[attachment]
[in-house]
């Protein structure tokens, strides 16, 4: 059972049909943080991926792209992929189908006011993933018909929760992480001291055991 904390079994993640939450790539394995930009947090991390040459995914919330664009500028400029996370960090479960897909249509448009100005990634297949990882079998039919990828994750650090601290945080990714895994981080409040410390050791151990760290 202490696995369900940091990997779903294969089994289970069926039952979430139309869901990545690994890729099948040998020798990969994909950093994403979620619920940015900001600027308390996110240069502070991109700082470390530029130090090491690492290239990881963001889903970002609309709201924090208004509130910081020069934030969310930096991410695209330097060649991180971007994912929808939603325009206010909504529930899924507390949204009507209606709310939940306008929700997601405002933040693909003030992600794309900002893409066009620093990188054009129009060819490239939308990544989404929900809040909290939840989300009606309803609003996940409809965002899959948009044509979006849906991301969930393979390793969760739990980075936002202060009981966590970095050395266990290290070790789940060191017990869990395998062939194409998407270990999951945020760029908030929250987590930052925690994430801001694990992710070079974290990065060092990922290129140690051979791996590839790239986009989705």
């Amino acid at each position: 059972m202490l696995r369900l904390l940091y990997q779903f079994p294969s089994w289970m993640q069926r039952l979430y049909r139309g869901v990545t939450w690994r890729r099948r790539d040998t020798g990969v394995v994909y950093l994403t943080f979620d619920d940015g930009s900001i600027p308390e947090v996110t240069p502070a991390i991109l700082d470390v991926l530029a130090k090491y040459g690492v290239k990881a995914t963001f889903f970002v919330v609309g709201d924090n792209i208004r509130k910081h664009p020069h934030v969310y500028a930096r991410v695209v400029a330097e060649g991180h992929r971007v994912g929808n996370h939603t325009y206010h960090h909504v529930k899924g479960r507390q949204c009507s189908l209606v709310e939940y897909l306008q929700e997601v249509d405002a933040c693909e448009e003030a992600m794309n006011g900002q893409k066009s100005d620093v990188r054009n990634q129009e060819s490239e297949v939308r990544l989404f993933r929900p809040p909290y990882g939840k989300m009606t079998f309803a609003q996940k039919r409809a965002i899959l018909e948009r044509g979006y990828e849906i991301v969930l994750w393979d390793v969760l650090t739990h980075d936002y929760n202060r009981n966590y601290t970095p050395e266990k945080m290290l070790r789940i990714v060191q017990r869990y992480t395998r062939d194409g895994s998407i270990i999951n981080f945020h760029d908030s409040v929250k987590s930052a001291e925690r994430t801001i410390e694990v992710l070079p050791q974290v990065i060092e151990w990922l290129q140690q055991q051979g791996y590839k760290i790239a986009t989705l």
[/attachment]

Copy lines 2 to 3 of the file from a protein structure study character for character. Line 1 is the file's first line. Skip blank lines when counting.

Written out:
């Protein structure tokens, strides 16, 4: 059972049909943080991926792209992929189908006011993933018909929760992480001291055991 904390079994993640939450790539394995930009947090991390040459995914919330664009500028400029996370960090479960897909249509448009100005990634297949990882079998039919990828994750650090601290945080990714895994981080409040410390050791151990760290 202490696995369900940091990997779903294969089994289970069926039952979430139309869901990545690994890729099948040998020798990969994909950093994403979620619920940015900001600027308390996110240069502070991109700082470390530029130090090491690492290239990881963001889903970002609309709201924090208004509130910081020069934030969310930096991410695209330097060649991180971007994912929808939603325009206010909504529930899924507390949204009507209606709310939940306008929700997601405002933040693909003030992600794309900002893409066009620093990188054009129009060819490239939308990544989404929900809040909290939840989300009606309803609003996940409809965002899959948009044509979006849906991301969930393979390793969760739990980075936002202060009981966590970095050395266990290290070790789940060191017990869990395998062939194409998407270990999951945020760029908030929250987590930052925690994430801001694990992710070079974290990065060092990922290129140690051979791996590839790239986009989705």
């Amino acid at each position: 059972m202490l696995r369900l904390l940091y990997q779903f079994p294969s089994w289970m993640q069926r039952l979430y049909r139309g869901v990545t939450w690994r890729r099948r790539d040998t020798g990969v394995v994909y950093l994403t943080f979620d619920d940015g930009s900001i600027p308390e947090v996110t240069p502070a991390i991109l700082d470390v991926l530029a130090k090491y040459g690492v290239k990881a995914t963001f889903f970002v919330v609309g709201d924090n792209i208004r509130k910081h664009p020069h934030v969310y500028a930096r991410v695209v400029a330097e060649g991180h992929r971007v994912g929808n996370h939603t325009y206010h960090h909504v529930k899924g479960r507390q949204c009507s189908l209606v709310e939940y897909l306008q929700e997601v249509d405002a933040c693909e448009e003030a992600m794309n006011g900002q893409k066009s100005d620093v990188r054009n990634q129009e060819s490239e297949v939308r990544l989404f993933r929900p809040p909290y990882g939840k989300m009606t079998f309803a609003q996940k039919r409809a965002i899959l018909e948009r044509g979006y990828e849906i991301v969930l994750w393979d390793v969760l650090t739990h980075d936002y929760n202060r009981n966590y601290t970095p050395e266990k945080m290290l070790r789940i990714v060191q017990r869990y992480t395998r062939d194409g895994s998407i270990i999951n981080f945020h760029d908030s409040v929250k987590s930052a001291e925690r994430t801001i410390e694990v992710l070079p050791q974290v990065i060092e151990w990922l290129q140690q055991q051979g791996y590839k760290i790239a986009t989705l």